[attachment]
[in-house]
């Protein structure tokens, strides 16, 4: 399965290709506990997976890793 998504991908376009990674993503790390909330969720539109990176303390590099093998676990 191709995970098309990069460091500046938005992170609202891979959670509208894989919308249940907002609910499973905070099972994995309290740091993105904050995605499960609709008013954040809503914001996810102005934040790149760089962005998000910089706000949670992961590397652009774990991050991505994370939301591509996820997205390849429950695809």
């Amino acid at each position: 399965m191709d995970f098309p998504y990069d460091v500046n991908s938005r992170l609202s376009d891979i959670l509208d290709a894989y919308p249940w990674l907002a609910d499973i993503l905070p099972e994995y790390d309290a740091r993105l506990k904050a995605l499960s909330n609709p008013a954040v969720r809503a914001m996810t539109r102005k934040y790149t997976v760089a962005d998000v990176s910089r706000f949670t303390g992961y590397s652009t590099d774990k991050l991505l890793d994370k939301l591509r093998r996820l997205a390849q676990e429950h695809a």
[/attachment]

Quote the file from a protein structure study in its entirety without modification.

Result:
[in-house]
């Protein structure tokens, strides 16, 4: 399965290709506990997976890793 998504991908376009990674993503790390909330969720539109990176303390590099093998676990 191709995970098309990069460091500046938005992170609202891979959670509208894989919308249940907002609910499973905070099972994995309290740091993105904050995605499960609709008013954040809503914001996810102005934040790149760089962005998000910089706000949670992961590397652009774990991050991505994370939301591509996820997205390849429950695809």
């Amino acid at each position: 399965m191709d995970f098309p998504y990069d460091v500046n991908s938005r992170l609202s376009d891979i959670l509208d290709a894989y919308p249940w990674l907002a609910d499973i993503l905070p099972e994995y790390d309290a740091r993105l506990k904050a995605l499960s909330n609709p008013a954040v969720r809503a914001m996810t539109r102005k934040y790149t997976v760089a962005d998000v990176s910089r706000f949670t303390g992961y590397s652009t590099d774990k991050l991505l890793d994370k939301l591509r093998r996820l997205a390849q676990e429950h695809a």